Wide receiver Martavis Bryant of Clemson may not have received as much attention in the build-up coverage to the NFL Draft as teammate Sammy Watkins. Granted, he is not on the same elite level as Watkins, but Bryant still has a chance to make an impact at the next level.
He has the excellent body frame and arm length, along with top-end separation speed that most NFL teams like to see in elite No. 1 receivers. Bryant also has the ability to climb the ladder and beat defenders at the high point for balls, which make him an enticing red zone target as well.
While all of those qualities sound like a dream to any NFL team or fantasy football owner, he does have some downsides to his game. He only had one consistent season throughout college, where he seemed to improve his concentration and not drop the ball as much. Bryant sometimes shows stiffness in making his cuts as well, so he’s not exactly a polished route runner. One of the most important things to remember is that all of the faults that Bryant has are fixable over time.
While he will need time to for his game to fully flourish at the NFL level, is he worth taking a gamble on for fantasy football owners heading into the 2014 season?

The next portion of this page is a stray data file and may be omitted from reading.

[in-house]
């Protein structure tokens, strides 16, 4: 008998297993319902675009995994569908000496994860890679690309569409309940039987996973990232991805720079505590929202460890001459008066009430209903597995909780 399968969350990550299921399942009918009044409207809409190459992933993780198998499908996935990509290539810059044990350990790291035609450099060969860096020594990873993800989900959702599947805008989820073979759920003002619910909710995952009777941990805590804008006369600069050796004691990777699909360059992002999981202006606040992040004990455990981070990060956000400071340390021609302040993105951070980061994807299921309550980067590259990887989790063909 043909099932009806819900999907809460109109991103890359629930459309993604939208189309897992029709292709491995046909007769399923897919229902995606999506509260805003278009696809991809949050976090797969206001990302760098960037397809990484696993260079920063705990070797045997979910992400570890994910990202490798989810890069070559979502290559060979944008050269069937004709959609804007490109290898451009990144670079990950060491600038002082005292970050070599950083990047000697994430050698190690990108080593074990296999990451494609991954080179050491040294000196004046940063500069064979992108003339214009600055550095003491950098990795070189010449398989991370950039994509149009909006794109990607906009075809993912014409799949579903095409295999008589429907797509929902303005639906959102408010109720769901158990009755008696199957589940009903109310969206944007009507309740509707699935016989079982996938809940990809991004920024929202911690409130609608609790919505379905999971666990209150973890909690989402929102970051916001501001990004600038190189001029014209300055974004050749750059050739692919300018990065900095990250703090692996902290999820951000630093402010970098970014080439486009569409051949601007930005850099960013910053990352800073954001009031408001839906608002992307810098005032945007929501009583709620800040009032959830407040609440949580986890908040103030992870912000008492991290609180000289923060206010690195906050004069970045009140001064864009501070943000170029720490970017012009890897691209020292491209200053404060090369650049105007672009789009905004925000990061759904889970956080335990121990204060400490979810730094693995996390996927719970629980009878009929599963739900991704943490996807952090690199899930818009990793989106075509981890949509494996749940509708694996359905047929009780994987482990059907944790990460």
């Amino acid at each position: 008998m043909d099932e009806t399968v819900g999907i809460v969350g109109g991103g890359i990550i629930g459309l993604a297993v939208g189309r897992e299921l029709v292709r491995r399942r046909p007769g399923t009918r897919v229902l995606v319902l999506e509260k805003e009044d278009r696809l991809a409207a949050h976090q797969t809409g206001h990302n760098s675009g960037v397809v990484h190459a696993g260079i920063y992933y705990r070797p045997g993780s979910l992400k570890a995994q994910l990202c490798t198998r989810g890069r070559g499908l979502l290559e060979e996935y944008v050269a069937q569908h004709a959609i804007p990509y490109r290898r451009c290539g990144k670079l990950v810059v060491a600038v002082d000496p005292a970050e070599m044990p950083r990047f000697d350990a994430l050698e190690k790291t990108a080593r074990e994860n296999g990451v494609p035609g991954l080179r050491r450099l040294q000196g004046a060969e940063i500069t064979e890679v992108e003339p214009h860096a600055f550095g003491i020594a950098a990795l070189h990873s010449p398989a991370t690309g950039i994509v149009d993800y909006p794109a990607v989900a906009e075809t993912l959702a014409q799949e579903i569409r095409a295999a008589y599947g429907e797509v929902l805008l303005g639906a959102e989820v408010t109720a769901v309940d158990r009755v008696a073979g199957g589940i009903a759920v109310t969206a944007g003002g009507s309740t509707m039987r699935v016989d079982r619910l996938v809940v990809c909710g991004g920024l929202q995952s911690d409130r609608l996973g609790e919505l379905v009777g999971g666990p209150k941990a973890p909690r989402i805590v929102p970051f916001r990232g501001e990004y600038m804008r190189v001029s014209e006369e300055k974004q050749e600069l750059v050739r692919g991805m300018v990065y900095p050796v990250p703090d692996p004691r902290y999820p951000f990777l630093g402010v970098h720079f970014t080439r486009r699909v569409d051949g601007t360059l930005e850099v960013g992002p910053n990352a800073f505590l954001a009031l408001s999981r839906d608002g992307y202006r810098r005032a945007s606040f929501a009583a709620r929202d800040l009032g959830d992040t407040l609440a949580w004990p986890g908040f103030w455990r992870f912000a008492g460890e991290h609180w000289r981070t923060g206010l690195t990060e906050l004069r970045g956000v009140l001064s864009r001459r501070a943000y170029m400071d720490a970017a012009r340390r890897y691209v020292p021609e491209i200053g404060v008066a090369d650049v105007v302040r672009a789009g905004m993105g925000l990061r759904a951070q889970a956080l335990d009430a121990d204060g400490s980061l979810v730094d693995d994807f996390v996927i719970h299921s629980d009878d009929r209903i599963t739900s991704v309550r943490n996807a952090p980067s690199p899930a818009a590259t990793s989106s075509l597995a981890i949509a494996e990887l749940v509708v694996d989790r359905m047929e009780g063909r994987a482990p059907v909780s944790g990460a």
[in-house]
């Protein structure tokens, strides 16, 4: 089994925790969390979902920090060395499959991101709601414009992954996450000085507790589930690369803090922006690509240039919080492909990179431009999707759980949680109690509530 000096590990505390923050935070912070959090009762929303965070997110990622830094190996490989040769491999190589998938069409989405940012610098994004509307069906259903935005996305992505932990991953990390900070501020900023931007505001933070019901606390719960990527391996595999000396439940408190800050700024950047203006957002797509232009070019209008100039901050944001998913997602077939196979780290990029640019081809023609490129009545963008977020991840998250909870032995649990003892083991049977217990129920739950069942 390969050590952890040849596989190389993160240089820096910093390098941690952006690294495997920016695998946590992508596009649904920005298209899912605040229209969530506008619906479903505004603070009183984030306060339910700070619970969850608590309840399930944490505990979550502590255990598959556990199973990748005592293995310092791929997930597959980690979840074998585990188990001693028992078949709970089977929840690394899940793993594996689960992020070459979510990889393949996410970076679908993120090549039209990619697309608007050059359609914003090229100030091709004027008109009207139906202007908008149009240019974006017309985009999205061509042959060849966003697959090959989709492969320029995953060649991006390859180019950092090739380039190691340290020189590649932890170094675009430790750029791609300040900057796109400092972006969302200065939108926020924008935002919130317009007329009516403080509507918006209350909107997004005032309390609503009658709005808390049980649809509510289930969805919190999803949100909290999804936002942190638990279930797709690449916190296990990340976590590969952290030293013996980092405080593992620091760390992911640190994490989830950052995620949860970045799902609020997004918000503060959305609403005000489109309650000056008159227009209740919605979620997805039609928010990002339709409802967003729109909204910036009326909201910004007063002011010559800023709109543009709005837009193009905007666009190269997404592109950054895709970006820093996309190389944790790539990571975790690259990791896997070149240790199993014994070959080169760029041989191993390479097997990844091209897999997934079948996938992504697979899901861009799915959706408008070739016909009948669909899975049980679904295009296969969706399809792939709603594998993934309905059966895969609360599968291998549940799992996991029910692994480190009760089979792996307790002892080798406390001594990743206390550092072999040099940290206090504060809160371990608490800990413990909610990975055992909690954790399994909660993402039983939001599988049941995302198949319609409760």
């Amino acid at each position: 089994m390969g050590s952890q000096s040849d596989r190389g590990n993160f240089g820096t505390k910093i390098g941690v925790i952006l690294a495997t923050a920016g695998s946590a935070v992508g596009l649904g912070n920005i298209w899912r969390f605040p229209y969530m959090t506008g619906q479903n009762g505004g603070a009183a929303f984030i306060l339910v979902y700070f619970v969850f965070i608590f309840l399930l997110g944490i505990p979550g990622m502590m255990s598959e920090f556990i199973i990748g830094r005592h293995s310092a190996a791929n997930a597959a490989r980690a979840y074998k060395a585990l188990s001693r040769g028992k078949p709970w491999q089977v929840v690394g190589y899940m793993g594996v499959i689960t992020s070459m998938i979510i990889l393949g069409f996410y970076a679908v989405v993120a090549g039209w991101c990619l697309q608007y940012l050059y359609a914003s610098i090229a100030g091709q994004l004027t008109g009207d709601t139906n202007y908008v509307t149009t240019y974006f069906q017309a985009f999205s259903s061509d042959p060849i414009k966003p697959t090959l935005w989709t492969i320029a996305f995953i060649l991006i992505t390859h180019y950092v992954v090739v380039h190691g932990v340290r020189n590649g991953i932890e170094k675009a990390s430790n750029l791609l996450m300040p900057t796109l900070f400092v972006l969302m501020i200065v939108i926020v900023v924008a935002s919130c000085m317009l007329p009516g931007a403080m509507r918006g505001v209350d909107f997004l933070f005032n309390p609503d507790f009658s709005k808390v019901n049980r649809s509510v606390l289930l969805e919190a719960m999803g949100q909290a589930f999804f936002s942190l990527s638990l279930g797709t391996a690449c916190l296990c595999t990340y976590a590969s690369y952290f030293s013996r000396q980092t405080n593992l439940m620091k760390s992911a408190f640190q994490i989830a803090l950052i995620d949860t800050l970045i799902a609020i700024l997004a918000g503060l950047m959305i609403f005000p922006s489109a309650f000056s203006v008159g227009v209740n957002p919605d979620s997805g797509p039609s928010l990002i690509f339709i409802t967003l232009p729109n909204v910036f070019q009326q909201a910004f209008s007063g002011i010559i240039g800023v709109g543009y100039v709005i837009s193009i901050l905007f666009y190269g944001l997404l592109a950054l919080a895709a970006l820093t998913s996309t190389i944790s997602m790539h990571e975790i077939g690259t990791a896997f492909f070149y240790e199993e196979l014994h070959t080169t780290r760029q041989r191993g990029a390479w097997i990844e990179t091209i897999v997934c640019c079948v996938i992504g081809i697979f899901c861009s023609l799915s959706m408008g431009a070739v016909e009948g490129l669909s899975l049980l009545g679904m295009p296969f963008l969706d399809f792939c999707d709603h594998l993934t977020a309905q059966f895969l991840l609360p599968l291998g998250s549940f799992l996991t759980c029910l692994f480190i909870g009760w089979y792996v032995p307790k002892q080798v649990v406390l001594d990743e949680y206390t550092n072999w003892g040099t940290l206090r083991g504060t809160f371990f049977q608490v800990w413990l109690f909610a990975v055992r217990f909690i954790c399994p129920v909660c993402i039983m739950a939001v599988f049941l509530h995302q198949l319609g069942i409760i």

Depending on what team Bryant is drafted to, he may not receive much playing time in the upcoming year. However, if he were on a team without quality receiver depth or is brought in when other players ahead of him on the depth chart are injured, he could provide a spark for that team. He will need to commit towards learning the finer points of the game, but his physical tools could make him an impact player right away for any fantasy football team.
Bryant should be viewed as a mid-season waiver wire pick up at this point until his role will be determined. He could be a player who can provide quality depth for a owner who is plagued by injuries or dealing with fantasy draft busts. The point is that Bryant is a physically-gifted player who can make an impact instantly and can be found for relatively cheap due to the fact that he didn’t receive that much hype.